In this paper, we propose a very simple and elegant patch-based, machine learning technique for image denoising using the higher order singular value decomposition (HOSVD). The technique simply groups together similar patches from a noisy image (with similarity defined by a statistically motivated criterion) into a 3D stack, computes the HOSVD coefficients of this stack, manipulates these coefficients by hard thresholding, and inverts the HOSVD transform to produce the final filtered image. Our technique chooses all required parameters in a principled way, relating them to the noise model. We also discuss our motivation for adopting the HOSVD as an appropriate transform for image denoising. We experimentally demonstrate the excellent performance of the technique on grayscale as well as color images. On color images, our method produces state-of-the-art results, outperforming other color image denoising algorithms at moderately high noise levels. A criterion for optimal patch-size selection and noise variance estimation from the residual images (after denoising) is also presented.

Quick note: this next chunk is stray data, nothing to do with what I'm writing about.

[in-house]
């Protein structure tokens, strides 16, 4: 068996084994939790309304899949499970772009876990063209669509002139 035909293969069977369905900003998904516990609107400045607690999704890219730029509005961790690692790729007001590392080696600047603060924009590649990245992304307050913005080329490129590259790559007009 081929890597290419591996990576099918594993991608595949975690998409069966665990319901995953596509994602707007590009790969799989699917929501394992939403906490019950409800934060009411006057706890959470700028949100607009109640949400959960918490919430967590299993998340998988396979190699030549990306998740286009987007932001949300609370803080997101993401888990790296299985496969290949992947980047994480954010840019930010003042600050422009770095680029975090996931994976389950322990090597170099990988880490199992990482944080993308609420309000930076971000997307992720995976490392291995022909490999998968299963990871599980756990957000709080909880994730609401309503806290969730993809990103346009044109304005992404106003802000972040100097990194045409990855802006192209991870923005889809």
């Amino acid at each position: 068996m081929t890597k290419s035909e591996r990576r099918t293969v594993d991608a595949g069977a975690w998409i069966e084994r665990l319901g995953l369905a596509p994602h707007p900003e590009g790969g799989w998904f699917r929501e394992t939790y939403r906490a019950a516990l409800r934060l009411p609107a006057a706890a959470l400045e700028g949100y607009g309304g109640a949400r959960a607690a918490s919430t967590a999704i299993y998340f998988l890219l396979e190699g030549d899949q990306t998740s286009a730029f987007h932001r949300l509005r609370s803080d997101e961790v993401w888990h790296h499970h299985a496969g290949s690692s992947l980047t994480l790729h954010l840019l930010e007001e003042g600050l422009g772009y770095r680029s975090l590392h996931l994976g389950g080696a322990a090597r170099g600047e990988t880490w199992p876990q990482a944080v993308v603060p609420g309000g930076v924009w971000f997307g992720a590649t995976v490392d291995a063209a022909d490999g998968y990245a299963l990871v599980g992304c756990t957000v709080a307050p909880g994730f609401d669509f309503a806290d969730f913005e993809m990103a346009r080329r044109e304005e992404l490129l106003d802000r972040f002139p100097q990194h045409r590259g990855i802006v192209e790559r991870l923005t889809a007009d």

The COVID-19 pandemic has strained testing capabilities worldwide. There is an urgent need to find economical and scalable ways to test more people. We present Tapestry, a novel quantitative nonadaptive pooling scheme to test many samples using only a few tests. The underlying molecular diagnostic test is any real-time RT-PCR diagnostic panel approved for the detection of the SARS-CoV-2 virus. In cases where most samples are negative for the virus, Tapestry accurately identifies the status of each individual sample with a single round of testing in fewer tests than simple two-round pooling. We also present a companion Android application BYOM Smart Testing which guides users through the pipetting steps required to perform the combinatorial pooling. The results of the pooled tests can be fed into the application to recover the status and estimated viral load for each individual sample. NOTE: This protocol has been validated with in vitro experiments that used synthetic RNA and DNA fragments and additionally, its expected behavior has been confirmed using computer simulations. Validation with clinical samples is ongoing. We are looking for clinical collaborators with access to patient samples. Please contact the corresponding author if you wish to validate this protocol on clinical samples.